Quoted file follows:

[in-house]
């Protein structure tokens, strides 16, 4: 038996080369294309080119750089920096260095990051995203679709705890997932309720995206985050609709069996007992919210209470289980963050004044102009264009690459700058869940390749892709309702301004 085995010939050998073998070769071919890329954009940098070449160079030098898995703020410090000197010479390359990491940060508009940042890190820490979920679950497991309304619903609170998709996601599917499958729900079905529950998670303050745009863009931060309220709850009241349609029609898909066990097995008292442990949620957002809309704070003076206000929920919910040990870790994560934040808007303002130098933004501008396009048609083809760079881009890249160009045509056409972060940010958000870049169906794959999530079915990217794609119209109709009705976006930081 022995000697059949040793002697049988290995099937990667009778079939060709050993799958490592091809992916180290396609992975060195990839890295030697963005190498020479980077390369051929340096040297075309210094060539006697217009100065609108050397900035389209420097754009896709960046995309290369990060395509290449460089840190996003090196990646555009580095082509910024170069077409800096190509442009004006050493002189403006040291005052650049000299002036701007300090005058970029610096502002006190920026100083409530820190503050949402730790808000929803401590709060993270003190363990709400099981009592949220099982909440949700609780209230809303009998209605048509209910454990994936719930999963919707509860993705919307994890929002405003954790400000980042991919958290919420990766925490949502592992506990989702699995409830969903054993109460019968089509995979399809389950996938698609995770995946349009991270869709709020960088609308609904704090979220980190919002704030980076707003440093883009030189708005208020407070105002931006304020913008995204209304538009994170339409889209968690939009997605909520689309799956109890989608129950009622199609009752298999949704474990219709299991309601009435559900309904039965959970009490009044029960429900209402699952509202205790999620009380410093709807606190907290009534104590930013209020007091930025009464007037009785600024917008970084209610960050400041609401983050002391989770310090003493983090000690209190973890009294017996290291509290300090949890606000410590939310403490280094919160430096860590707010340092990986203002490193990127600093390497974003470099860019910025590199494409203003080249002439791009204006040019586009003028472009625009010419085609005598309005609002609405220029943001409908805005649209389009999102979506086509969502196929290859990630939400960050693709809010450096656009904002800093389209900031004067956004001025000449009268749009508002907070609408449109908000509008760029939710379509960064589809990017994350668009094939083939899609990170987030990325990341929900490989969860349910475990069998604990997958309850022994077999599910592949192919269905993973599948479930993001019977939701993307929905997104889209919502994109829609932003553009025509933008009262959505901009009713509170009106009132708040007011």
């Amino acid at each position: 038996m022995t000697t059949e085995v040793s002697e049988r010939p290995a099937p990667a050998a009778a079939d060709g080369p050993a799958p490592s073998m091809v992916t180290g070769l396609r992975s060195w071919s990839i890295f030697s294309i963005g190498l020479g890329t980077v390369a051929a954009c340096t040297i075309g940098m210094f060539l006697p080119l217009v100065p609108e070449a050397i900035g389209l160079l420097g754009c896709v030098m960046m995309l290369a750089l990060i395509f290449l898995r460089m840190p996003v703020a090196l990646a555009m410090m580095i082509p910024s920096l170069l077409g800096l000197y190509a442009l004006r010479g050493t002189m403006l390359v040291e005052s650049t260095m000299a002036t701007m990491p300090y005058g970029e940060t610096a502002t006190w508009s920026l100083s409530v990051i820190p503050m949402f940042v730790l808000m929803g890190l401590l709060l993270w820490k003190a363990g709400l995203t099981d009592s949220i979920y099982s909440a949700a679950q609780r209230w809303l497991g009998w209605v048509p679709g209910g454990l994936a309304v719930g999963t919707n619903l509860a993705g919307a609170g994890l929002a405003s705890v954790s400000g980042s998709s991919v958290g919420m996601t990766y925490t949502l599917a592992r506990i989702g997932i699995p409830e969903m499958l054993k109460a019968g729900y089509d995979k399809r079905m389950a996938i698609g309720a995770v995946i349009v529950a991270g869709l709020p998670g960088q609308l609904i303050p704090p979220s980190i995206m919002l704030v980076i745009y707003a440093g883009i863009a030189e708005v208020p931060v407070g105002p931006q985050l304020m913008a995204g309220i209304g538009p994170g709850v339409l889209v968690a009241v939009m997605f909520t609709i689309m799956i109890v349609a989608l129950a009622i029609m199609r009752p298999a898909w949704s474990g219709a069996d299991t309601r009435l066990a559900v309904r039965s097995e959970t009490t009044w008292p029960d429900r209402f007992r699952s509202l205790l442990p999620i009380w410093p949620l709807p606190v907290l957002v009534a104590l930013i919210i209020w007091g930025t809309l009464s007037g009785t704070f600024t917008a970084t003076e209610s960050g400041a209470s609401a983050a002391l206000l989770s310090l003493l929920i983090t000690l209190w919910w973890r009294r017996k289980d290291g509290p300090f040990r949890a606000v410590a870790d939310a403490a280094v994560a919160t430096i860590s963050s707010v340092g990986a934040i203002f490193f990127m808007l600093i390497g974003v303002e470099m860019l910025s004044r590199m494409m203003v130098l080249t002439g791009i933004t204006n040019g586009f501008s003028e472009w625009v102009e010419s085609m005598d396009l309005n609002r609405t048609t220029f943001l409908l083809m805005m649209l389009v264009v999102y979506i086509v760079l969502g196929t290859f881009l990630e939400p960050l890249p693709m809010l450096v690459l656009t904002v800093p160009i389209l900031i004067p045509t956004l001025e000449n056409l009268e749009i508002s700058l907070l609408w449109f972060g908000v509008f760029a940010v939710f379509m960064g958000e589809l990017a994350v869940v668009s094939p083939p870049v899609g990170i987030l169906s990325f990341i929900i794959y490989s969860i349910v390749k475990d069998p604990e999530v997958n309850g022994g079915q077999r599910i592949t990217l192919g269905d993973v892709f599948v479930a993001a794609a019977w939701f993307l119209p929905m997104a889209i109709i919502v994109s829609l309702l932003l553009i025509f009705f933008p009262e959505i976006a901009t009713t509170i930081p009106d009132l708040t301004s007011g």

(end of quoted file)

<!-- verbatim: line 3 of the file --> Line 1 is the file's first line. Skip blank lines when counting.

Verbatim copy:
């Amino acid at each position: 038996m022995t000697t059949e085995v040793s002697e049988r010939p290995a099937p990667a050998a009778a079939d060709g080369p050993a799958p490592s073998m091809v992916t180290g070769l396609r992975s060195w071919s990839i890295f030697s294309i963005g190498l020479g890329t980077v390369a051929a954009c340096t040297i075309g940098m210094f060539l006697p080119l217009v100065p609108e070449a050397i900035g389209l160079l420097g754009c896709v030098m960046m995309l290369a750089l990060i395509f290449l898995r460089m840190p996003v703020a090196l990646a555009m410090m580095i082509p910024s920096l170069l077409g800096l000197y190509a442009l004006r010479g050493t002189m403006l390359v040291e005052s650049t260095m000299a002036t701007m990491p300090y005058g970029e940060t610096a502002t006190w508009s920026l100083s409530v990051i820190p503050m949402f940042v730790l808000m929803g890190l401590l709060l993270w820490k003190a363990g709400l995203t099981d009592s949220i979920y099982s909440a949700a679950q609780r209230w809303l497991g009998w209605v048509p679709g209910g454990l994936a309304v719930g999963t919707n619903l509860a993705g919307a609170g994890l929002a405003s705890v954790s400000g980042s998709s991919v958290g919420m996601t990766y925490t949502l599917a592992r506990i989702g997932i699995p409830e969903m499958l054993k109460a019968g729900y089509d995979k399809r079905m389950a996938i698609g309720a995770v995946i349009v529950a991270g869709l709020p998670g960088q609308l609904i303050p704090p979220s980190i995206m919002l704030v980076i745009y707003a440093g883009i863009a030189e708005v208020p931060v407070g105002p931006q985050l304020m913008a995204g309220i209304g538009p994170g709850v339409l889209v968690a009241v939009m997605f909520t609709i689309m799956i109890v349609a989608l129950a009622i029609m199609r009752p298999a898909w949704s474990g219709a069996d299991t309601r009435l066990a559900v309904r039965s097995e959970t009490t009044w008292p029960d429900r209402f007992r699952s509202l205790l442990p999620i009380w410093p949620l709807p606190v907290l957002v009534a104590l930013i919210i209020w007091g930025t809309l009464s007037g009785t704070f600024t917008a970084t003076e209610s960050g400041a209470s609401a983050a002391l206000l989770s310090l003493l929920i983090t000690l209190w919910w973890r009294r017996k289980d290291g509290p300090f040990r949890a606000v410590a870790d939310a403490a280094v994560a919160t430096i860590s963050s707010v340092g990986a934040i203002f490193f990127m808007l600093i390497g974003v303002e470099m860019l910025s004044r590199m494409m203003v130098l080249t002439g791009i933004t204006n040019g586009f501008s003028e472009w625009v102009e010419s085609m005598d396009l309005n609002r609405t048609t220029f943001l409908l083809m805005m649209l389009v264009v999102y979506i086509v760079l969502g196929t290859f881009l990630e939400p960050l890249p693709m809010l450096v690459l656009t904002v800093p160009i389209l900031i004067p045509t956004l001025e000449n056409l009268e749009i508002s700058l907070l609408w449109f972060g908000v509008f760029a940010v939710f379509m960064g958000e589809l990017a994350v869940v668009s094939p083939p870049v899609g990170i987030l169906s990325f990341i929900i794959y490989s969860i349910v390749k475990d069998p604990e999530v997958n309850g022994g079915q077999r599910i592949t990217l192919g269905d993973v892709f599948v479930a993001a794609a019977w939701f993307l119209p929905m997104a889209i109709i919502v994109s829609l309702l932003l553009i025509f009705f933008p009262e959505i976006a901009t009713t509170i930081p009106d009132l708040t301004s007011g």